|Cafe Colbert, Sloane Square. Warm and civilised, unlike Wuthering Heights.|
In Hewitt's Dynamite Room and Devastation Road you can see traces of this - part of the success of his writing is that he inscribes the powerless of the individual by embuing a house, a road, a river, an empty field with a dark sense of menace.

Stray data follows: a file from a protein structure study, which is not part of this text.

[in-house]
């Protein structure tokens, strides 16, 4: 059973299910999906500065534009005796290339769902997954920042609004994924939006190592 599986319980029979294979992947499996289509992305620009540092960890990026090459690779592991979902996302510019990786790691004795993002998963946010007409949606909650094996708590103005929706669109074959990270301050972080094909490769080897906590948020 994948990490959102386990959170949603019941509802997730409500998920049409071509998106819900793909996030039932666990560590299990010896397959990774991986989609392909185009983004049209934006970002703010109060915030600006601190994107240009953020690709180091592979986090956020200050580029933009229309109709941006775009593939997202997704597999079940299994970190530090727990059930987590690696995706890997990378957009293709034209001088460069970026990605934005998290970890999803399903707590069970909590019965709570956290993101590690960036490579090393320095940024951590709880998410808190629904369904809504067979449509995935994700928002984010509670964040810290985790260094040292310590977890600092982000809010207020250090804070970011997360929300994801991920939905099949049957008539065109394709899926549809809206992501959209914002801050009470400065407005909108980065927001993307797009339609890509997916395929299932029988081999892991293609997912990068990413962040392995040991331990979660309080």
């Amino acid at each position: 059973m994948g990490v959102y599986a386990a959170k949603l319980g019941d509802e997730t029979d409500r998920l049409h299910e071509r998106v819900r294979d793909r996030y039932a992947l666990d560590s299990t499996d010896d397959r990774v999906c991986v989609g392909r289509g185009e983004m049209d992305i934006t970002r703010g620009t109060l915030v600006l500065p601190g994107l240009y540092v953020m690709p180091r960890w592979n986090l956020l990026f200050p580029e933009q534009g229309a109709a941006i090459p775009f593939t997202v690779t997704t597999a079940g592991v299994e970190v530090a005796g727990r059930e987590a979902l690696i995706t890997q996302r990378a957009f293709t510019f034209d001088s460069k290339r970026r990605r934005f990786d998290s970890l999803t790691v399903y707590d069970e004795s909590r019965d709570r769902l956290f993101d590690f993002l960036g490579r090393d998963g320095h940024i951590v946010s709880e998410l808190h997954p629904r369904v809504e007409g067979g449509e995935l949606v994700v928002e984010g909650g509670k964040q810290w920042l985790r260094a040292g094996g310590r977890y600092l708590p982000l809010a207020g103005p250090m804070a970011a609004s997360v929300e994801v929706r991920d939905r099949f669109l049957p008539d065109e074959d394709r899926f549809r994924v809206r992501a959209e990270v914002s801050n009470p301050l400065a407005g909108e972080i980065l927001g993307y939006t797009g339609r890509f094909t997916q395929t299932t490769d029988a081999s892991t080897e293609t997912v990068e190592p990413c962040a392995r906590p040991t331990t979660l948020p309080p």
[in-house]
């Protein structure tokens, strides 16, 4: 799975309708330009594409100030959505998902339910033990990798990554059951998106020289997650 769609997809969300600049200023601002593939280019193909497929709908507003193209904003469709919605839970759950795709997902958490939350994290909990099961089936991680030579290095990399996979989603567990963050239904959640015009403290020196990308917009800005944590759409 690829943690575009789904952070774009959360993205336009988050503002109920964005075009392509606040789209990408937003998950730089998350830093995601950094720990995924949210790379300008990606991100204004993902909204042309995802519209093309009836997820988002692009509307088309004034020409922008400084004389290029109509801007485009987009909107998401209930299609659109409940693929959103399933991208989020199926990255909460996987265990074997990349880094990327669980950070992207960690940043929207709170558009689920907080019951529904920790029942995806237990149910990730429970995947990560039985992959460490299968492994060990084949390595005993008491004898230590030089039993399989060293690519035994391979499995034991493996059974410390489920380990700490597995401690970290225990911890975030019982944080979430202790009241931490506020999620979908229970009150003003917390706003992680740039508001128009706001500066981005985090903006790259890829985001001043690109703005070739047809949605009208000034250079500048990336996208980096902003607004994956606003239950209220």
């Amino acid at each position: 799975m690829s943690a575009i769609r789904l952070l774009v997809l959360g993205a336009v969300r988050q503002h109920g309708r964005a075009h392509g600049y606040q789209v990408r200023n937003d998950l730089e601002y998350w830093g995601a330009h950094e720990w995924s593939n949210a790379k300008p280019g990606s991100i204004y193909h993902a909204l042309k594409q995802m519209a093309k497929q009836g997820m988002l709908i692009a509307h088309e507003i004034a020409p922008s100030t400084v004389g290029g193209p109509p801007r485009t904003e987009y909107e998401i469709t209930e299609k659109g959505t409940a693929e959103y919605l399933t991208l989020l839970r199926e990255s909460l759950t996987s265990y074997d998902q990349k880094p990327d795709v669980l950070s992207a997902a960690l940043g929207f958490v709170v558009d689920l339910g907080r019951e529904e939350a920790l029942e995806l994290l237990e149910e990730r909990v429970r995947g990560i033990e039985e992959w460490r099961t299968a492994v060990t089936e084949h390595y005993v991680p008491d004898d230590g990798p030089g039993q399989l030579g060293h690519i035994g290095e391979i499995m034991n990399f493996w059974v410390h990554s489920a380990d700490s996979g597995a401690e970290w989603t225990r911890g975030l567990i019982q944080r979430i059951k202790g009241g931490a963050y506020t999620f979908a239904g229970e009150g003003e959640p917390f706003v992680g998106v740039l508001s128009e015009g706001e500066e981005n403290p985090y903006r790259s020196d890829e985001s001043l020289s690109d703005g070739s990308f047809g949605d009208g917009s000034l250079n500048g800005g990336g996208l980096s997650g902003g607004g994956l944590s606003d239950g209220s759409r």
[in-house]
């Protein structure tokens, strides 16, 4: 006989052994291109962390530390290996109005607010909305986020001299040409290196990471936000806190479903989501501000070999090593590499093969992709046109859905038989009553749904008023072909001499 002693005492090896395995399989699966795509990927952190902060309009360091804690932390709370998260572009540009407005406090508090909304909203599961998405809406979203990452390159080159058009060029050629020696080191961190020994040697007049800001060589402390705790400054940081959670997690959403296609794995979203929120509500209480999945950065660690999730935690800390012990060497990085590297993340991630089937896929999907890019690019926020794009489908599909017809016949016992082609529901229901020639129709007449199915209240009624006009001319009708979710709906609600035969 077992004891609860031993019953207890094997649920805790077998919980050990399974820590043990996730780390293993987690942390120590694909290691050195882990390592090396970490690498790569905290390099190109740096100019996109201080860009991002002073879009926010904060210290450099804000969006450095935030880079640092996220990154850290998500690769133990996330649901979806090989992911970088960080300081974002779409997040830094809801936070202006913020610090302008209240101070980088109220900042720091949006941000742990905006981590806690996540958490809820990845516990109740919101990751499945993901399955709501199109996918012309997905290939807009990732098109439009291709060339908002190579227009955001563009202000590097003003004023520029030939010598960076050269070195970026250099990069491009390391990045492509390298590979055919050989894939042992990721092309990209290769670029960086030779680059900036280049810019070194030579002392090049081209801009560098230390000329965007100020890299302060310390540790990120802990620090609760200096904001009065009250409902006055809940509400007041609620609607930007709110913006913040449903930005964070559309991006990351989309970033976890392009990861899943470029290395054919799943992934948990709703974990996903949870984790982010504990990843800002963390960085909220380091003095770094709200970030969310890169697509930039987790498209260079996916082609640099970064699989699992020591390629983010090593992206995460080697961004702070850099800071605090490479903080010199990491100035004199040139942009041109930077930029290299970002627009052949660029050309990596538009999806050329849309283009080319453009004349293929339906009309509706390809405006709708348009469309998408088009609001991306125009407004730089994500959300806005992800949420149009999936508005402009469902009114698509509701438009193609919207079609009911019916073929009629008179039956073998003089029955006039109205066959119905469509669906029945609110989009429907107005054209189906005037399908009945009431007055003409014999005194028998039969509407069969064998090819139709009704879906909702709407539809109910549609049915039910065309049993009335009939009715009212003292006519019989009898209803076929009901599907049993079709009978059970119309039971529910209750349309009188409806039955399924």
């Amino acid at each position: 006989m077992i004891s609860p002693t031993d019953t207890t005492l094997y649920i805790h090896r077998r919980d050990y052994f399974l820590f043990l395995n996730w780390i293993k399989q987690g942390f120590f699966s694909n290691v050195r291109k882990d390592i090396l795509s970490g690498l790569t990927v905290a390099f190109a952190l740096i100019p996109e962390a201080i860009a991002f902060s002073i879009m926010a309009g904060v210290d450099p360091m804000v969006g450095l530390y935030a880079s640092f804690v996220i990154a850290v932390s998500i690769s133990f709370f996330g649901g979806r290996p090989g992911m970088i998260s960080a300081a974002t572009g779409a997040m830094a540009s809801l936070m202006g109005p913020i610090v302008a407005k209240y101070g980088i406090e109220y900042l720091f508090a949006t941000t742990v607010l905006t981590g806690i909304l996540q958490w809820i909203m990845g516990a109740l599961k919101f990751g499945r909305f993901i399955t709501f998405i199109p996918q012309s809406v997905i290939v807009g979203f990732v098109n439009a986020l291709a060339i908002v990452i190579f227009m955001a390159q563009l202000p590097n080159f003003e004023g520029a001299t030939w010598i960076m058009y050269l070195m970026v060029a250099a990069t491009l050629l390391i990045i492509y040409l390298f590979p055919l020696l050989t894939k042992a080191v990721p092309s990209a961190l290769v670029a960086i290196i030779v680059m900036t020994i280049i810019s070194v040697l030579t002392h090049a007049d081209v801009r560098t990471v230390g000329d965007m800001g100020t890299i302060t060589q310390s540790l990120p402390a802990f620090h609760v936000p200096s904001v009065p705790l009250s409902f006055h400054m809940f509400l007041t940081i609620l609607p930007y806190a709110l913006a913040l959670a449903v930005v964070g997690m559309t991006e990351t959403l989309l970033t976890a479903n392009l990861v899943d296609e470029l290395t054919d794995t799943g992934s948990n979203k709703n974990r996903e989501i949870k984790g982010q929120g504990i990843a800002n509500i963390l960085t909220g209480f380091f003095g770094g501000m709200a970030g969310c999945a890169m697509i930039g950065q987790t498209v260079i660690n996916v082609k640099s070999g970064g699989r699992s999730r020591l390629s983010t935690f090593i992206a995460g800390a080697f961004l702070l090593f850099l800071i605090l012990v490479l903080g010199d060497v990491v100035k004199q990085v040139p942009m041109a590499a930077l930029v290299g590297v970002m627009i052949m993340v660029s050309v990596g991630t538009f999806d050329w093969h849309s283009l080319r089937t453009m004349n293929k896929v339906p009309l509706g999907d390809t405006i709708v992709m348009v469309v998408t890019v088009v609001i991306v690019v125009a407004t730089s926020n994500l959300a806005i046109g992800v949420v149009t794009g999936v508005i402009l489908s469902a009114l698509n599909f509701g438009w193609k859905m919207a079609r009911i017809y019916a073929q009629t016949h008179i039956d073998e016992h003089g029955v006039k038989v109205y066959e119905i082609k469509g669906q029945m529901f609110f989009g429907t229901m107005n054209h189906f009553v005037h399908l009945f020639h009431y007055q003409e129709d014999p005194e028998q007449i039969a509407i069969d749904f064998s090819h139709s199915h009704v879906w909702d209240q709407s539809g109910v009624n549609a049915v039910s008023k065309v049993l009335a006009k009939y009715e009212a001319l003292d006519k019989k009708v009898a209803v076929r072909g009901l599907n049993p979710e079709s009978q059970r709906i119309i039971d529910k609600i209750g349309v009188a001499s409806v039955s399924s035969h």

I like Wuthering Heights less and less every time I read it - it feels overwrought, self-absorbed, childish now; perhaps I've had a surfeit of it. The fault is in me, of course, because it's one of the Great Books, but four essays and two Books That Built Me later, I can't say I haven't mined its depths. For me, civilisation has triumphed over savagery, and I'm glad to be here in Cafe Colbert, the Thrushcross Grange of the Corbin and King empire, drinking a decent capuccino, surrounded by efficient, unobtrusive and beautifully courteous service, a world away from the belligerent, pious slovenliness of Joseph, amongst ladies waiting politely for Peter Jones to open.